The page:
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CHARLOTTESVILLE, Virginia (LifeSiteNews) —  The University of Virginia (UVA) has dropped 238 students for failing to get the COVID-19 jab. 

According to a report by The Virginian-Pilot, the students had been given until Wednesday of last week to get the shot or obtain an approved exemption. 

Brian Coy, a spokesman for the University of Virginia, told the Virginia newspaper in an email that the students were dropped after “receiving multiple reminders via email, text, phone calls, calls to parents that they were out of compliance.” 

According to Coy, only 49 students were registered for the fall 2021 semester, suggesting that many of the disenrolled students “may not have been planning to return to the University this fall at all.” 

UVA’s COVID-19 vaccination policy for students states that “[a]ll students who live, learn, or work in person at the University of Virginia during the 2021-2022 academic year must be fully vaccinated.” 

Those who failed to comply with mandatory vaccination and who did not get an approved exemption over the summer were forbidden to set foot on the campus as of July 1.  

The 238 students disenrolled by the university will be permitted to enroll again if they get vaccinated or file an exemption by August 25, the Pilot reported. 

Acceptable exemptions sought by students may be medical or religious. Those who obtain an approved exemption are subject to continuous screenings and “other public health measures.” 

While the university permits religious exemptions based upon a student’s “sincerely-held religious beliefs” which “preclude vaccination,” students will not be granted a religious exemption if theirs is a “philosophical, moral, or conscientious objection.” 

Such language may present a difficulty for many whose churches permit the shots but who personally oppose the abortion-tainted drugs for a range of moral and ethical reasons including their connection with abortion and the hasty manner in which they were produced, leaving long-term health risks a mystery.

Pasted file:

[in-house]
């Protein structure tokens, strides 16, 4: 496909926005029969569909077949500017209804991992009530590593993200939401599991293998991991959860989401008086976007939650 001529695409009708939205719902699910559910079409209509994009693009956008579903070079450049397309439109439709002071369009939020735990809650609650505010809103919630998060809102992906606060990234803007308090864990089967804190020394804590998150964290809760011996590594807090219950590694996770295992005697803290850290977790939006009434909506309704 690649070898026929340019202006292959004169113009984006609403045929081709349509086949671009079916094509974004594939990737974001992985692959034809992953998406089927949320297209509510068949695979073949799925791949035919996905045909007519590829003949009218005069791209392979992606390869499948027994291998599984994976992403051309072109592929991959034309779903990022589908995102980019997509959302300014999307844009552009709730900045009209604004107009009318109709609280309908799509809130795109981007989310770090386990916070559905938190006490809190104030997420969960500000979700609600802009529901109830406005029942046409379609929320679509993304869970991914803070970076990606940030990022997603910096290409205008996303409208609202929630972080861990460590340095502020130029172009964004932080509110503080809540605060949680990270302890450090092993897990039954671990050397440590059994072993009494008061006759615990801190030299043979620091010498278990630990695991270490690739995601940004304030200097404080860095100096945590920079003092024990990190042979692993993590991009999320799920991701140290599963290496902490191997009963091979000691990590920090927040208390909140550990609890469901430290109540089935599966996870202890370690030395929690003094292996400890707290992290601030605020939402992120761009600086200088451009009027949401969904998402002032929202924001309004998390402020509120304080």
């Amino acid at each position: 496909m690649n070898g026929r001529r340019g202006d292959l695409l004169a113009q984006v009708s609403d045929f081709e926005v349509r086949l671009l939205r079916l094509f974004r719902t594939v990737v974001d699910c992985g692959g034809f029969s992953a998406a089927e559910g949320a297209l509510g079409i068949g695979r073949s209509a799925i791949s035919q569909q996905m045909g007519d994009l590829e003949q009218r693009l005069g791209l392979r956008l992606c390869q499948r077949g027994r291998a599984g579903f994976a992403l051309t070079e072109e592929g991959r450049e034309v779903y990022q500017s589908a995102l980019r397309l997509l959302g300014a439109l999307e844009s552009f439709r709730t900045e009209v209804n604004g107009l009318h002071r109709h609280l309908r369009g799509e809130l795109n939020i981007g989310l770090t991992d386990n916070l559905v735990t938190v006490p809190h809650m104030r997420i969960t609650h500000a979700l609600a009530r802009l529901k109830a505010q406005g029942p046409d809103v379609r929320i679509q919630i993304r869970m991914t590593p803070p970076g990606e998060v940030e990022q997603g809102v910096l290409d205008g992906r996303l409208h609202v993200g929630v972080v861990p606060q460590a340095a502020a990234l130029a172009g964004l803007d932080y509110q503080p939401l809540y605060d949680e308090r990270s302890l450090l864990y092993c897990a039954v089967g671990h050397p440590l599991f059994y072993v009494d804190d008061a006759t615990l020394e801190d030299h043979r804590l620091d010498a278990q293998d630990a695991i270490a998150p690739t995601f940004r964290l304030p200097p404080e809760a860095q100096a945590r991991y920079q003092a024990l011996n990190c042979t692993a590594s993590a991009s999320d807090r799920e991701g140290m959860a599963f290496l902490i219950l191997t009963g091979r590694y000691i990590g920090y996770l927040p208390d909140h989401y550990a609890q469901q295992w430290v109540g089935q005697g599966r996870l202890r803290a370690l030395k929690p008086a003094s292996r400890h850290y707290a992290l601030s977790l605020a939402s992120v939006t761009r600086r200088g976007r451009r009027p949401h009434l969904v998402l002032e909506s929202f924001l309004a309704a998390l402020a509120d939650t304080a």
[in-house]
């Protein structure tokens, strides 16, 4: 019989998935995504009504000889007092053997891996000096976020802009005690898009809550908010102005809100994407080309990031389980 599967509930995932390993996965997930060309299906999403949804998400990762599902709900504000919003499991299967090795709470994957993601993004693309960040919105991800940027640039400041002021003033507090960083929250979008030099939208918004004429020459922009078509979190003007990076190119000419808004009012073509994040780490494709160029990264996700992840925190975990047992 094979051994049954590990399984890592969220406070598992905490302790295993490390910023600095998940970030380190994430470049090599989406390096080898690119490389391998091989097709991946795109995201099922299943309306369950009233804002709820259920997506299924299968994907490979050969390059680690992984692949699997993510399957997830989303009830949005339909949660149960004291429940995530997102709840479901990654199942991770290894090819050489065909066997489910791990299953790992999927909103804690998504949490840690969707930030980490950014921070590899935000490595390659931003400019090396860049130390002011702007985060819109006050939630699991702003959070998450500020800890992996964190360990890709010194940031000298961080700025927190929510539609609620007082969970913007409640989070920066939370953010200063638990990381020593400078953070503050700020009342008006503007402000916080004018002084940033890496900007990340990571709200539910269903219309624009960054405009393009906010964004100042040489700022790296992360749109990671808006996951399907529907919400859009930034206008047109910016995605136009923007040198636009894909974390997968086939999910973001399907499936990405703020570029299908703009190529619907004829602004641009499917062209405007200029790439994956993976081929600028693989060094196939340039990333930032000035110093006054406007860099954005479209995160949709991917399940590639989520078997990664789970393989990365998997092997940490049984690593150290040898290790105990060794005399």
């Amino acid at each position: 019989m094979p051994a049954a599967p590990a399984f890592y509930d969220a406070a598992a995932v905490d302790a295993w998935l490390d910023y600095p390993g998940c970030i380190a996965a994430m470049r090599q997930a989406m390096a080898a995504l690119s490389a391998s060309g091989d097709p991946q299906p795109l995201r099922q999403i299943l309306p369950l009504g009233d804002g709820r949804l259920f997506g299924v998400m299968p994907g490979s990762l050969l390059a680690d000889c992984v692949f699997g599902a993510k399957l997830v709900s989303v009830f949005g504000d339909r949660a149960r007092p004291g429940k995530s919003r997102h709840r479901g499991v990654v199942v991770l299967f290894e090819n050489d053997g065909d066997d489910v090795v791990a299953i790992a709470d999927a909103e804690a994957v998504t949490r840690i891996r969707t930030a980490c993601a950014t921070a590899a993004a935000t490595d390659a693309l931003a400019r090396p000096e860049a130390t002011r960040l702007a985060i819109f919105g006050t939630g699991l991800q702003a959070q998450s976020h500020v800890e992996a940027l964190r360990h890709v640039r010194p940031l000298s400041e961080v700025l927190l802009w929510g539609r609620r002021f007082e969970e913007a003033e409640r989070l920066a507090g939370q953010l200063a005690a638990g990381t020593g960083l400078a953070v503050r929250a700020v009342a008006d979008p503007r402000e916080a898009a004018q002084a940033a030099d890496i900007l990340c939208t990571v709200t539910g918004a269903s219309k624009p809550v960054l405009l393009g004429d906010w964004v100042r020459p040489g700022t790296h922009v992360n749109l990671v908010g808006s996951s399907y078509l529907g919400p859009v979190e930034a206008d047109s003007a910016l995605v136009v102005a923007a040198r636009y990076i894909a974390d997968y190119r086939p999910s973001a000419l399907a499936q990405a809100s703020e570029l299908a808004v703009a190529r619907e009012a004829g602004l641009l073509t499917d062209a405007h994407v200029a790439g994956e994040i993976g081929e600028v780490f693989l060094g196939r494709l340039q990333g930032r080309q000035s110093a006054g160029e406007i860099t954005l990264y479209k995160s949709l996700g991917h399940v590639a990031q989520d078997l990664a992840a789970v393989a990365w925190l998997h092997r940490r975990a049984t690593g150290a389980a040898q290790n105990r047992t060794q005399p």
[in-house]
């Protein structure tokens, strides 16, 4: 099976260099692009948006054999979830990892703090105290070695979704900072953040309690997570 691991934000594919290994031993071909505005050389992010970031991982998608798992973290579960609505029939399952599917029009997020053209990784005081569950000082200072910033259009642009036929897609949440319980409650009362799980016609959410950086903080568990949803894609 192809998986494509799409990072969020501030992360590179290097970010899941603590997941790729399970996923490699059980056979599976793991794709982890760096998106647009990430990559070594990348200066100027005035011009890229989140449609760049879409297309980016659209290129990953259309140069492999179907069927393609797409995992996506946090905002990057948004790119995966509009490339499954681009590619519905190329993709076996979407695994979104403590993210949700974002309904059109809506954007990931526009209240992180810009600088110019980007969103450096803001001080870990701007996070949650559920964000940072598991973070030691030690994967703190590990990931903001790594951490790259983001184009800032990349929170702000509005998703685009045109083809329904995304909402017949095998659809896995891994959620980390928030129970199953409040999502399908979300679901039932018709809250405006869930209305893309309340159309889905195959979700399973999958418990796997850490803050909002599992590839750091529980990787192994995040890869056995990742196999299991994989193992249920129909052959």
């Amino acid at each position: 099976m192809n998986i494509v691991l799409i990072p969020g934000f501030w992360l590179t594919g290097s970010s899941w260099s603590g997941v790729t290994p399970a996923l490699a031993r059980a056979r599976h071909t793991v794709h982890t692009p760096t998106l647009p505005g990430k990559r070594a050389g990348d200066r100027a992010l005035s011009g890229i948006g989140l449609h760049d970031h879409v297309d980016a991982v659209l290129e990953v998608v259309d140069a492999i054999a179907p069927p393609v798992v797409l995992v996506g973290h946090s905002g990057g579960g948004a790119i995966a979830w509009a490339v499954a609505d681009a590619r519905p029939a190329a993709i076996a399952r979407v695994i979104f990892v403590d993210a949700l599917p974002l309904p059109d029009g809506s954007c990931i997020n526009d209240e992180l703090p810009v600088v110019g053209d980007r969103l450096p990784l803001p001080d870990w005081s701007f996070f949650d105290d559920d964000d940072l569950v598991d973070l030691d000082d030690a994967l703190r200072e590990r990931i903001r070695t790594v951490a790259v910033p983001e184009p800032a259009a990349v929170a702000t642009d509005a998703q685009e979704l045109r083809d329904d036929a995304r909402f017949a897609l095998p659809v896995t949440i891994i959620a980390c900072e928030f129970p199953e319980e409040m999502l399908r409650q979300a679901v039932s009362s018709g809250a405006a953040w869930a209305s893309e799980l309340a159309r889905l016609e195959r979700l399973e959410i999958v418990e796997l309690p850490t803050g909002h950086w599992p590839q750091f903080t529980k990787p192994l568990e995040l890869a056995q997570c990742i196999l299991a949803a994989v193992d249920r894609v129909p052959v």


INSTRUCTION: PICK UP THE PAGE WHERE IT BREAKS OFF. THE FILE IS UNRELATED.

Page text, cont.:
For example, Catholic students would likely face difficulty obtaining a “religious exemption,” since guidance from the Vatican suggests the shots are morally permissible. According to a document put out by the Congregation for the Doctrine of the Faith, “[t]he moral duty to avoid such passive material cooperation is not obligatory if there is a grave danger.” 

However, the Vatican guidance explicitly states that “practical reason makes evident that vaccination is not, as a rule, a moral obligation and that, therefore, it must be voluntary.” 

Bishop Strickland of Tyler, Texas made this point clear in a tweet Monday in which he expressed support for those who choose to get the shot as well as those who choose not to. 


 “It must be their free, personal choice,” Strickland wrote. “God gave us free will, let us use it. No mandates.”  

However the policy of the University of Virginia neither permits personal opposition to the jabs if it is not explicitly religious belief, nor grants students the personal freedom to opt in or out.